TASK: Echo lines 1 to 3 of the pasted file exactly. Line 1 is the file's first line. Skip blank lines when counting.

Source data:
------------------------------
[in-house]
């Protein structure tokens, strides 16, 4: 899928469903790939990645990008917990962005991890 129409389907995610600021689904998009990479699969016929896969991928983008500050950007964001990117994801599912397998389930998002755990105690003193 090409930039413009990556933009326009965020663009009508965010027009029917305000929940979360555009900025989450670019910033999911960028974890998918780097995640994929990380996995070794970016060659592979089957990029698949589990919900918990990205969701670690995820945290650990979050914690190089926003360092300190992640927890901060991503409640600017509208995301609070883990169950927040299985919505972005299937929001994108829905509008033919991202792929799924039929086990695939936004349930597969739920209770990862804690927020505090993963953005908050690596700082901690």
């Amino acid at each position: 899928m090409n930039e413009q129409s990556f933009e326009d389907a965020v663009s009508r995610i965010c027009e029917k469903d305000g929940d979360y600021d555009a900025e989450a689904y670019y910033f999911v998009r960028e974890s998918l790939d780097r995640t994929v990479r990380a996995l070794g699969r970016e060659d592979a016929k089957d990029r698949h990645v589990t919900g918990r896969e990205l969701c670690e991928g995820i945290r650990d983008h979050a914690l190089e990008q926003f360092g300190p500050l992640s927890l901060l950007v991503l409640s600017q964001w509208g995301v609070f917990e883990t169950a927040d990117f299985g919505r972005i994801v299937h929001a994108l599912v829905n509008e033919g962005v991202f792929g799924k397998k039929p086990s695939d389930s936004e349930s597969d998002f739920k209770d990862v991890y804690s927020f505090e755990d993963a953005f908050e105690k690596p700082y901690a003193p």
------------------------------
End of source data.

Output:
[in-house]
């Protein structure tokens, strides 16, 4: 899928469903790939990645990008917990962005991890 129409389907995610600021689904998009990479699969016929896969991928983008500050950007964001990117994801599912397998389930998002755990105690003193 090409930039413009990556933009326009965020663009009508965010027009029917305000929940979360555009900025989450670019910033999911960028974890998918780097995640994929990380996995070794970016060659592979089957990029698949589990919900918990990205969701670690995820945290650990979050914690190089926003360092300190992640927890901060991503409640600017509208995301609070883990169950927040299985919505972005299937929001994108829905509008033919991202792929799924039929086990695939936004349930597969739920209770990862804690927020505090993963953005908050690596700082901690």
């Amino acid at each position: 899928m090409n930039e413009q129409s990556f933009e326009d389907a965020v663009s009508r995610i965010c027009e029917k469903d305000g929940d979360y600021d555009a900025e989450a689904y670019y910033f999911v998009r960028e974890s998918l790939d780097r995640t994929v990479r990380a996995l070794g699969r970016e060659d592979a016929k089957d990029r698949h990645v589990t919900g918990r896969e990205l969701c670690e991928g995820i945290r650990d983008h979050a914690l190089e990008q926003f360092g300190p500050l992640s927890l901060l950007v991503l409640s600017q964001w509208g995301v609070f917990e883990t169950a927040d990117f299985g919505r972005i994801v299937h929001a994108l599912v829905n509008e033919g962005v991202f792929g799924k397998k039929p086990s695939d389930s936004e349930s597969d998002f739920k209770d990862v991890y804690s927020f505090e755990d993963a953005f908050e105690k690596p700082y901690a003193p």